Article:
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iPhone and windows development courses offer interdisciplinary class environment

In a cooperative agreement with Apple Inc., Dale Musser, director of the Information Technology program, is teaching two courses next fall that will allow students from different disciplines to receive the same applicable credit — a first for the University of Missouri.

Inspired by the Reynolds Journalism Institute iPhone student competition in which interdisciplinary teams are challenged to design an application and include product research, a projected budget and a marketing plan, the courses will be modeled to formalize the educational benefits of cross-discipline cooperation. The courses that students can currently enroll in are iPhone Collaborative Software Development and C#.NET Collaborative Software Development.

“The two classes will follow the same format, but one will be tailored toward the iPhone and the other to Windows mobile devices,” Musser said.

Students from journalism and engineering disciplines will focus on curriculum of their specific area, but also interact with each other to accomplish goals.

“The journalism students will largely focus on design, while the computer science and IT students will develop the actual technology,” Musser said.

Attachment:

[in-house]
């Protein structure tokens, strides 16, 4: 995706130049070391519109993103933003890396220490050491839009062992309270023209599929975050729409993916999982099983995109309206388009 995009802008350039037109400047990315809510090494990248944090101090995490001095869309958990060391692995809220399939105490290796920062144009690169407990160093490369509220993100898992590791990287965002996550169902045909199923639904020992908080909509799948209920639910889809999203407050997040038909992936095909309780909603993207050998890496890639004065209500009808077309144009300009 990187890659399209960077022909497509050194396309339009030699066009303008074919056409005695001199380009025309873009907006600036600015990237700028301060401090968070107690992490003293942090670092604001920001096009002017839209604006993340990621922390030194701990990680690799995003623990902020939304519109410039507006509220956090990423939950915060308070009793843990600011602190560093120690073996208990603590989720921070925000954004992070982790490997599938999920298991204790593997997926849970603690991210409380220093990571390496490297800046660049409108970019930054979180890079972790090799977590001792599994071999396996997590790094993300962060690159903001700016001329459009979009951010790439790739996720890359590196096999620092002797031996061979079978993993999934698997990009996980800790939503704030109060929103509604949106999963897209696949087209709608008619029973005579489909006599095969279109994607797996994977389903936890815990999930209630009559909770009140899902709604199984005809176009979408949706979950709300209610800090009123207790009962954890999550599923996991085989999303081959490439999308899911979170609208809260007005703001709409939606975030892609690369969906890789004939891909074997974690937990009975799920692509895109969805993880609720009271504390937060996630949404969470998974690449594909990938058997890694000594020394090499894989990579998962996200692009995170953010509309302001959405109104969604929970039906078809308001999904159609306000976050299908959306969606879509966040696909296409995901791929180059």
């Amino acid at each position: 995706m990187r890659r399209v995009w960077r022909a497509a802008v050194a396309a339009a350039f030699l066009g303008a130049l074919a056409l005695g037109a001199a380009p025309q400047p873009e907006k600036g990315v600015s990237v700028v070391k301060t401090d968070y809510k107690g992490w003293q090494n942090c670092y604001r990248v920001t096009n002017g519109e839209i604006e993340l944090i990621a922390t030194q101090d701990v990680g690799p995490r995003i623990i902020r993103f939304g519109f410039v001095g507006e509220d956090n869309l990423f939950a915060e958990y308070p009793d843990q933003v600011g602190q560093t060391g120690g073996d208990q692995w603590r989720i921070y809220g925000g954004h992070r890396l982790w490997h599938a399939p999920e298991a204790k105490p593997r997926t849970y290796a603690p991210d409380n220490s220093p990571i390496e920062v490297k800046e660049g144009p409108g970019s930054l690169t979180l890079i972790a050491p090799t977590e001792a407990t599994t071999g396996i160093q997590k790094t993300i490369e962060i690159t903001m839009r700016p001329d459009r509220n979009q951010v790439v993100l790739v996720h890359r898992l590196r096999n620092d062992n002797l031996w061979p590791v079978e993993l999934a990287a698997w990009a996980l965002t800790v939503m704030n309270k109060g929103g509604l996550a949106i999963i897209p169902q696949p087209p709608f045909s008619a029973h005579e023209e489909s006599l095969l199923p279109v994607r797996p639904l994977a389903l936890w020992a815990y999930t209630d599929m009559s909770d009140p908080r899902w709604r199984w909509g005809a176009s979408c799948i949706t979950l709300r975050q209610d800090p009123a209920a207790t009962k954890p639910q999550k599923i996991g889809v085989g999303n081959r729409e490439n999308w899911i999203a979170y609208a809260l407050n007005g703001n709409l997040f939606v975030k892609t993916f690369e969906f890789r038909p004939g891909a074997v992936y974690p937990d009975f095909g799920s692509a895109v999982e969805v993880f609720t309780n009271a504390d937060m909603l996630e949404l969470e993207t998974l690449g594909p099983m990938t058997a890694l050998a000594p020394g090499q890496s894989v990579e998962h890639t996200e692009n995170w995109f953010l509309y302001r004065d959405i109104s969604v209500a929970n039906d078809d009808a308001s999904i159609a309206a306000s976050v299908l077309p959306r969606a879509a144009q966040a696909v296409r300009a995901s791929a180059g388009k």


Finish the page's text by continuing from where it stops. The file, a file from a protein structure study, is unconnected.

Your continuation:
Mizzou is the third location in the United States and eleventh in the world to welcome an apple seminar, prompting progression for the creation of these courses. Apple Inc. will be providing the phones for the iPhone course — a benefit of the community’s interest in iPhone development.

“They target places where iPhone development is of interest to the community and our students are active participants in the iPhone contest,” Musser said.

Musser believes the courses are beneficial in a number of ways.

“We want to promote multi-disciplinary, cross-program education. In the real world teams of people from different backgrounds work together. We need to allow students the opportunity to think and work in circumstances where they are not all alike so they learn from each other.”

“Students will be better prepared for the workplace. It also creates more interesting, authentic and engaging classes,” Musser said.



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